No. 1 satcaster posts second-ever net loss of U.S. subscribers in second quarter

In its second-ever quarterly loss of U.S. subscribers, DirecTV dropped a higher-than-expected 84,000 net video customers in the States during quarter ended June 30 — a signal that cord-cutting could be taking root in the pay TV sector.

The second quarter is seasonally the weakest for pay TV operators. But it’s only the second time DirecTV, the largest subscription TV provider in the U.S., shrank subscriber rolls after a net loss of 52,000 in the second quarter of 2012.

SEE ALSO: Top Wall Street Analyst: Pay TV “Cord-Cutting Is Real”

On a year-over-year basis, DirecTV barely inched up, rising 0.5% to 20.02 million U.S. customers. Over all, satcaster posted 7% increase in revenue, to $7.70 billion, while net income fell 7%, to $660 million, in the period. DirecTV boasted higher revenue per customer in U.S. as well as subscriber adds for DirecTV Latin America — although growth slowed considerably in Latin American unit, with 165,000 net new subs (versus 645,000 adds in the year-ago period).

It’s too soon to tell how the overall U.S. pay TV segment fared in Q2, as several providers, including Dish, Charter and Cablevision, have yet to report results. But this year, the biz suffered its first net loss of subscribers on a year-over-year basis, as the 13 biggest U.S. cable, satellite and telco TV providers lost about 80,000 subscribers for the 12 months ended March 31, according to an analysis by Leichtman Research Group.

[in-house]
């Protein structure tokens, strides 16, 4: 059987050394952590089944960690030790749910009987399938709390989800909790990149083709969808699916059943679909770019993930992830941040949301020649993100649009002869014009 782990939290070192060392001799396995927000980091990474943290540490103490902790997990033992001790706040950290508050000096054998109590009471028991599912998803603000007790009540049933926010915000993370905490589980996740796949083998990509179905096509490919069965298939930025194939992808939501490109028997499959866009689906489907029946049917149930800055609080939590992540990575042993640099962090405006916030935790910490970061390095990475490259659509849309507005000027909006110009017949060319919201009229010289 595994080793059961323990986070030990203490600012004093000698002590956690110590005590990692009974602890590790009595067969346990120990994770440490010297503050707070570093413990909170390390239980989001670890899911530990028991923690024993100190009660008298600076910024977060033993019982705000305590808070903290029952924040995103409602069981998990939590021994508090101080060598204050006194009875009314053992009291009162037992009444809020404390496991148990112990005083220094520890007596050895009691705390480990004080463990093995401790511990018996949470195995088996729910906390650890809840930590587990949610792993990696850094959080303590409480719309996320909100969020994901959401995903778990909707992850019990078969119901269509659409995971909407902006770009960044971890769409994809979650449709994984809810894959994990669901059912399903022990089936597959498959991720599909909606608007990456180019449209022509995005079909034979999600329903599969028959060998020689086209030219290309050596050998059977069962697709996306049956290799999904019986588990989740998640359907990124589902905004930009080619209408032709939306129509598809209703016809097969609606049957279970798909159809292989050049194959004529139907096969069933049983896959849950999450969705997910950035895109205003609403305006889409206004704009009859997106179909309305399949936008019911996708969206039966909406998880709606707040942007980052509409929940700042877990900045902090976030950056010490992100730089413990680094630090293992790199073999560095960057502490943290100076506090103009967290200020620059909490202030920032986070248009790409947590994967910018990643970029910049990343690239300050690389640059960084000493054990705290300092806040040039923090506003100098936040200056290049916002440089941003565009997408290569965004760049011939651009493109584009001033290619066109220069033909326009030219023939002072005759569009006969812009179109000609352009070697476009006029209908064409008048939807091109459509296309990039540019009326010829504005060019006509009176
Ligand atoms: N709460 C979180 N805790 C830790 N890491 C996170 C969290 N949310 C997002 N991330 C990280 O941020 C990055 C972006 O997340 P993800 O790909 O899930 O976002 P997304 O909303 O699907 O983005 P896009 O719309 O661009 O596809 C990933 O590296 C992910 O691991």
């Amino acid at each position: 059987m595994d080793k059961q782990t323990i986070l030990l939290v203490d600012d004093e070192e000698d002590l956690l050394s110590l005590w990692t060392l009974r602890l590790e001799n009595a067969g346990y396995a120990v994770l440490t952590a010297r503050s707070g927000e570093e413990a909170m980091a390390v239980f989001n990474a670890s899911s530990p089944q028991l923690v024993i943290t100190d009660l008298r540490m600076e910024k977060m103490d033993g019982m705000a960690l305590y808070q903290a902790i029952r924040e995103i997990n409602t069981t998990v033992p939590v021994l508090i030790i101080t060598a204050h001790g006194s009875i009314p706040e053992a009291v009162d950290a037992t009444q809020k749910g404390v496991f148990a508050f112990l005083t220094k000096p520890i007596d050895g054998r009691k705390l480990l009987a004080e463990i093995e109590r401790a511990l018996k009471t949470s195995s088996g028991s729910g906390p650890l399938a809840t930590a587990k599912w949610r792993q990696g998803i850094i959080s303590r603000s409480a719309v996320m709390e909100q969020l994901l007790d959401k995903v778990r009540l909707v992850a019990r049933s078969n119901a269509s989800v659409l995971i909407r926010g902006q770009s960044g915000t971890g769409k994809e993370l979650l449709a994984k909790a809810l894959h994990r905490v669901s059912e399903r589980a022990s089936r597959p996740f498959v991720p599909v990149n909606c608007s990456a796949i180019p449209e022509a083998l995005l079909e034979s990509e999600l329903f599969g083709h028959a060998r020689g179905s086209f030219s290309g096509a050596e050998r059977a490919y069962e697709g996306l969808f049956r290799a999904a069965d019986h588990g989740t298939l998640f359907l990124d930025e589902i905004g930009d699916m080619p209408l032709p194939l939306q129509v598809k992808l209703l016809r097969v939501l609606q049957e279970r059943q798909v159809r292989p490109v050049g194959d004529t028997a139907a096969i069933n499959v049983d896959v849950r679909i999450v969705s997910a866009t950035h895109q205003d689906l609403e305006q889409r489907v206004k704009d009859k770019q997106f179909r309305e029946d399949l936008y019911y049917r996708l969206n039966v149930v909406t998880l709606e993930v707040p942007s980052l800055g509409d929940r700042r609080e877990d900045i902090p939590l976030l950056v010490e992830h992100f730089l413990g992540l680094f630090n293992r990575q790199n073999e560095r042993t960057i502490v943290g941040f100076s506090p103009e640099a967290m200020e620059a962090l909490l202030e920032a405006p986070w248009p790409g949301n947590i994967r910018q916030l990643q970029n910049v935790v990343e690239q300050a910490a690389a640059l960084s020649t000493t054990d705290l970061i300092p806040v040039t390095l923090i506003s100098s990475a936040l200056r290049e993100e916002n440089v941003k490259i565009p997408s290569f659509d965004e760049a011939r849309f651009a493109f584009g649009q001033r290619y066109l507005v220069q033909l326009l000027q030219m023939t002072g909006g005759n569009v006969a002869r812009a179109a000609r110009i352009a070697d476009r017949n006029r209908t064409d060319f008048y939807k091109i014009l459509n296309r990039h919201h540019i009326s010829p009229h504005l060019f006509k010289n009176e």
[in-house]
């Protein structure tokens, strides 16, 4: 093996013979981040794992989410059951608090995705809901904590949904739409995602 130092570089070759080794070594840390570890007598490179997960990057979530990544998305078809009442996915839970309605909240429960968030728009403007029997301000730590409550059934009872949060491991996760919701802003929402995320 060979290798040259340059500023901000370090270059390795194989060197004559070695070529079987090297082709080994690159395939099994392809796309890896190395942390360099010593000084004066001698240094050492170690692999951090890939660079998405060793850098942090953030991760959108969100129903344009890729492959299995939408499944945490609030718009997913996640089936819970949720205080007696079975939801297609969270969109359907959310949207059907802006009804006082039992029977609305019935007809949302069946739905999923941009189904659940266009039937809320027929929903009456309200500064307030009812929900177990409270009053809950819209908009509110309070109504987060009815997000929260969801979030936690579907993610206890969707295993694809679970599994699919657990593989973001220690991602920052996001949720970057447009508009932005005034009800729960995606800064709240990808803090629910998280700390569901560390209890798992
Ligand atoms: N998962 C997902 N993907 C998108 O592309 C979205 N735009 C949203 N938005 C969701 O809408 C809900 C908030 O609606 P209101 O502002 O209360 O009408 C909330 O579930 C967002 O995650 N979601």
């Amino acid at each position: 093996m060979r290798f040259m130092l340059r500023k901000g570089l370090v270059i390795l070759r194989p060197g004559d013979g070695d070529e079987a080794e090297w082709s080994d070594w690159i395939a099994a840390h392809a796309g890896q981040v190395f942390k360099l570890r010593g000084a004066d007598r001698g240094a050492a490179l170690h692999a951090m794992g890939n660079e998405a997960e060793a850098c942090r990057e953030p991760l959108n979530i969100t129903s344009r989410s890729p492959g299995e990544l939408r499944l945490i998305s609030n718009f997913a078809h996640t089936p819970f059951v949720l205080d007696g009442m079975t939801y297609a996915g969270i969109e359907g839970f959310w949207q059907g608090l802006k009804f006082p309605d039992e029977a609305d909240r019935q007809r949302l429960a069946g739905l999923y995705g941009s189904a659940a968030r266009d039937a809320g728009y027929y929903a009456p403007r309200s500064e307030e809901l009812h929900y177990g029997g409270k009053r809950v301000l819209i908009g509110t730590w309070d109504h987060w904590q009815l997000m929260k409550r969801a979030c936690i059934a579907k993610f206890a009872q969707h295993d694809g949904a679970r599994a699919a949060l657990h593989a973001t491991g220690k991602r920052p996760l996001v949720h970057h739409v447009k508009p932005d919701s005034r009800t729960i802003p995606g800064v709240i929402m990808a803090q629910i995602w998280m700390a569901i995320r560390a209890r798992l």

Multiple factors have put pressure on U.S. pay TV, as programming costs have continued to soar and with the price of TV packages subsequently increasing as well. A small but apparently growing number of consumers clearly are cutting the cord in favor of cheaper Internet video options like Netflix, Hulu Plus and free over-the-air TV.

DirecTV specifically is hampered relative to cable and telco rivals by lacking its own broadband offering (a shortcoming Dish is trying to address with branded satellite-based Internet service).

Meanwhile, pay TV is a mature category and cable, satellite and telco TV operators are more focused on profitable customers — willing to lose an incremental number of price-sensitive consumers. To wit, DirecTV’s U.S. average revenue per unit (ARPU) grew 4.6% in the second quarter, to $98.73.

For the second quarter, Time Warner Cable also posted higher-than-expected video subscriber losses Thursday, with a net decline of 191,000 subs, and Comcast lost 159,000 in the period.

Telcos continued to pick up share in Q2, with AT&T adding a net 233,000 U-verse TV subs and Verizon gaining 140,000 FiOS TV users, but it is unlikely those pickups will offset cable and satellite losses in the period.

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